A rebuttal to Jon Krakeaur's Into Thin Air
The Climb: Tragic Ambitions on Everest by Anatoli Boukreev and G Weston DeWalt
The story of the man who risked everything to save lost climbers
May 10, 1996, was the day eight climbers died on Mount Everest. Four climbers from Rob Hall’s Adventure Consultants Expedition, including Rob; Scott Fisher, leader of the Mountain Madness Expedition; and three climbers from an Indo-Tibetan Border Police Expedition that were scaling Everest from the opposite side died of falls or exposure. A member of the Taiwanese Expedition had died the day before from a fall. Against all odds and left to for dead, Beck Weathers stumbled into camp under his own steam.
As Anatoli states, he is writing this book as a rebuttal to a perceived disparaging account of his actions in Jon Krakauer's book Into Thin Air. Anatoli explains his decision to climb without supplementary oxygen, the reasoning behind his decision to leave Yasuko Namba for dead and why since Beck did survive Anatoli had not brought him into camp.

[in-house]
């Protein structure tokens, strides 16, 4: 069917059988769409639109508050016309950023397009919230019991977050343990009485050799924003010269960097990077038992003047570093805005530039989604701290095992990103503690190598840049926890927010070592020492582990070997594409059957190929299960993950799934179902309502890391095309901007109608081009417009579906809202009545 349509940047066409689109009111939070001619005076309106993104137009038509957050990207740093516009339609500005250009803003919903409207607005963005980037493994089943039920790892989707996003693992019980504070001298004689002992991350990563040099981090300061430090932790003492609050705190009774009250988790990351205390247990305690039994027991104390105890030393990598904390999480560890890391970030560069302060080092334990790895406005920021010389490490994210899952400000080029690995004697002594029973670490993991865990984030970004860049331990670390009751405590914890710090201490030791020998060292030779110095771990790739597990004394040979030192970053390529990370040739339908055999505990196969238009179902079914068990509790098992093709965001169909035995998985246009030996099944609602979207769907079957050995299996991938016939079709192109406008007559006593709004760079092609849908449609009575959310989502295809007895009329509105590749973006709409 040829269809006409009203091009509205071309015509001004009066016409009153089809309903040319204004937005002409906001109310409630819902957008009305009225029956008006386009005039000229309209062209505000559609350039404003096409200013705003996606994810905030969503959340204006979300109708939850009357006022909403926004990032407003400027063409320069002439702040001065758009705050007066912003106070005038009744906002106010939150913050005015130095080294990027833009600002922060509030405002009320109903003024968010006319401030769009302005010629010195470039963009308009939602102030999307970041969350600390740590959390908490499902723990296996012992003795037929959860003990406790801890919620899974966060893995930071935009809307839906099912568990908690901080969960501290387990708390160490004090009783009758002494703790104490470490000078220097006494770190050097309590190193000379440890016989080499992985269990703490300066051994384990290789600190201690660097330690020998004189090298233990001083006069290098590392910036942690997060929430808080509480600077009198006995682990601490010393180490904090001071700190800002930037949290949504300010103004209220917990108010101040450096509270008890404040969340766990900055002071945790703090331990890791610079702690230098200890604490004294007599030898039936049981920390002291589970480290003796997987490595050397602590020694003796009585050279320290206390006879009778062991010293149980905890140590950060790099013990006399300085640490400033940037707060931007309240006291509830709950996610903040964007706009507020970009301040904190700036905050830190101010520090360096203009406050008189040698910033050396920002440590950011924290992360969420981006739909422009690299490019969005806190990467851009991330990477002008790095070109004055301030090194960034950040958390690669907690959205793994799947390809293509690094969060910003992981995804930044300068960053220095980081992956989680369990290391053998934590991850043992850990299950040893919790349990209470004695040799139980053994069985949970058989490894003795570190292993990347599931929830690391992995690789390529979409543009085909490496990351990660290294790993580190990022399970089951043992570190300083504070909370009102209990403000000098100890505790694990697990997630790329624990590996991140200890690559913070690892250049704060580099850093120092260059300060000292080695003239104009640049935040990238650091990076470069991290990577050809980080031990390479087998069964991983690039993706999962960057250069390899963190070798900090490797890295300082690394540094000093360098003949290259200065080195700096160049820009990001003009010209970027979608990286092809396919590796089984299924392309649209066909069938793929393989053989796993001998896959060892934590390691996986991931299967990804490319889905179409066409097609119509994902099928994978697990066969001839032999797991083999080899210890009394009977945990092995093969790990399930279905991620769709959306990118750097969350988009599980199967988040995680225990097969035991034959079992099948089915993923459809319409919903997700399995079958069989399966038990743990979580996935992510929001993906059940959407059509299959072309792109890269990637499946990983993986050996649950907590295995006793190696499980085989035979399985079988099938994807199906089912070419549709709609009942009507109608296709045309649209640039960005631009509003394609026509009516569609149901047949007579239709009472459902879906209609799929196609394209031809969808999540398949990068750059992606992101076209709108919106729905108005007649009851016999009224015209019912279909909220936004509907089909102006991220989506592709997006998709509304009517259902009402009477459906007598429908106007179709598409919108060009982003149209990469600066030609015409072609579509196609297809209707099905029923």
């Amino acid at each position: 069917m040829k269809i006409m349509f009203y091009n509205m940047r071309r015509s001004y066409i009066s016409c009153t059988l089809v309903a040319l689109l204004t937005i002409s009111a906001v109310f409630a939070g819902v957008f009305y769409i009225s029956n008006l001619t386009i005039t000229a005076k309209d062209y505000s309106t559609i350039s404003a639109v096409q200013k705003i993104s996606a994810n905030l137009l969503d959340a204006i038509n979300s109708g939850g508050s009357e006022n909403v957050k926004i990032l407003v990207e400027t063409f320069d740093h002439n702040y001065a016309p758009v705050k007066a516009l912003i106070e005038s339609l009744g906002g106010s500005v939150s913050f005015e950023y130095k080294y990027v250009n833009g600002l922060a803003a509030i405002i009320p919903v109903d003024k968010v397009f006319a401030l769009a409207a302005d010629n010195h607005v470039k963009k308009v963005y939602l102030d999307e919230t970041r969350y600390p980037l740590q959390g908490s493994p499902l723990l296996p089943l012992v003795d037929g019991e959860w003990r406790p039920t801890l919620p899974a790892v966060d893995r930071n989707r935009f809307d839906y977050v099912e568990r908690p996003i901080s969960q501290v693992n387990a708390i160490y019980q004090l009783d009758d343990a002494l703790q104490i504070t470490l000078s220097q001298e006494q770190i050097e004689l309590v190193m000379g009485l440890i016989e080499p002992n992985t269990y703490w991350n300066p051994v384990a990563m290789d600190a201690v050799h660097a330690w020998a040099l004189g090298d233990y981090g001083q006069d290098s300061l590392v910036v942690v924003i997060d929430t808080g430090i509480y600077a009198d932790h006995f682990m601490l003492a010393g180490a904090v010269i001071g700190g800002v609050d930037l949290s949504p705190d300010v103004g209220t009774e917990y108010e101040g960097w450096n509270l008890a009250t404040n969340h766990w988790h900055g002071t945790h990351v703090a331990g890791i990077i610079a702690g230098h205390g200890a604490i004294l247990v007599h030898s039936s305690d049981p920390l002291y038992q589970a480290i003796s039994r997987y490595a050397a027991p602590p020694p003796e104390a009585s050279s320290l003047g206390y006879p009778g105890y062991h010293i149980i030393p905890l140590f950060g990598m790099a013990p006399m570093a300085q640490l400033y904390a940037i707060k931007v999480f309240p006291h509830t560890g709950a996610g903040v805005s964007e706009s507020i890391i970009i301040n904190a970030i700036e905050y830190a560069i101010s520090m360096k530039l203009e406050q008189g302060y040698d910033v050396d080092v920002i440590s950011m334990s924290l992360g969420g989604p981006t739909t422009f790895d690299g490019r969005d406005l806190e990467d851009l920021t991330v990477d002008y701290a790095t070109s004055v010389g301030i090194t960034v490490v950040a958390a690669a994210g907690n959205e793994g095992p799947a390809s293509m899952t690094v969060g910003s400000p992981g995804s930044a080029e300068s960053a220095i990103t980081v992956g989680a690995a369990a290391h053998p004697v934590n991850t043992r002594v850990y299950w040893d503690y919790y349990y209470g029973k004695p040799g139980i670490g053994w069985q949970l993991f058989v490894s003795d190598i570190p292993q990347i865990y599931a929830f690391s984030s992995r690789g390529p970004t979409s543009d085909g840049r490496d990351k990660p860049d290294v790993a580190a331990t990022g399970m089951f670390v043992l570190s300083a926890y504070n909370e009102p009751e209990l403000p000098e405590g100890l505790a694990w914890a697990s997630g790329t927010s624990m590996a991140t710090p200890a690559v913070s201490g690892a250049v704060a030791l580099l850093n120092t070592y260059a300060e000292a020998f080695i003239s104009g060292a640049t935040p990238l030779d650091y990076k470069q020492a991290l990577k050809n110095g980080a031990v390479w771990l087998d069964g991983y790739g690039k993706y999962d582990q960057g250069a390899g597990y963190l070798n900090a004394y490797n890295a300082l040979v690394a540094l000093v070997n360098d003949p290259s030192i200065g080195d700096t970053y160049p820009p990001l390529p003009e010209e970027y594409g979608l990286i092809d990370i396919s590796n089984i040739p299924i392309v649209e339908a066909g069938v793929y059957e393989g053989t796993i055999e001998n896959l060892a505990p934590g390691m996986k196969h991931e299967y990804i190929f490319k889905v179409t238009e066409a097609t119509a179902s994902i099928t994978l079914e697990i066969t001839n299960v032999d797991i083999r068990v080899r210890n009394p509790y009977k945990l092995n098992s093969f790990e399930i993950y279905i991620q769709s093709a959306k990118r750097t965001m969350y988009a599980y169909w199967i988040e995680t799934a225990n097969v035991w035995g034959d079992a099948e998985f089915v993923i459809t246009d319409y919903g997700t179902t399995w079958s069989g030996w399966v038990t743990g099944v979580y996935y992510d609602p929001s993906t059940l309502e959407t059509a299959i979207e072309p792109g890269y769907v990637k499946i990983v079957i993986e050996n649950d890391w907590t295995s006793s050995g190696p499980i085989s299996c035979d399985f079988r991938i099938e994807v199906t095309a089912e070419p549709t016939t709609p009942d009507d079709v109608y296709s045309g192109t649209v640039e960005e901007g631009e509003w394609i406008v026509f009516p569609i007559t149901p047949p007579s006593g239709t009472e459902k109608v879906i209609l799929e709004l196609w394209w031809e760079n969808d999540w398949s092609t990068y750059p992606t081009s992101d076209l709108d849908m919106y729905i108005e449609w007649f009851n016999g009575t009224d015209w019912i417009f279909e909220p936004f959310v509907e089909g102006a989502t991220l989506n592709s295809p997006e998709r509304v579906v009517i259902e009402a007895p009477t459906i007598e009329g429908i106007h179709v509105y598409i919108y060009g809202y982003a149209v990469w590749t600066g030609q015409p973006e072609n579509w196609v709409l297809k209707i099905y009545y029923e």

While some have hailed Anatoli as a near superhuman hero and others as a man devoted only to his own clients, I do not get that sort of feeling from his words. Anatoli felt that anyone would have done what he did if he or she were able. He mourned over Yasuko, gathered her personal item for her family, and even buried her where she fell. He has said he did not know where Beck was, as Beck had become separated from the others.
His words have the ring of truth. Only those on the mountain that day could pass judgment on any decision made by anyone else who went through the same disastrous day. Each saw things from his or her perspective. Anatoli may not have thought himself a hero, but those that he aided can and have said differently!
I give the book four stars…
Quoth the Raven…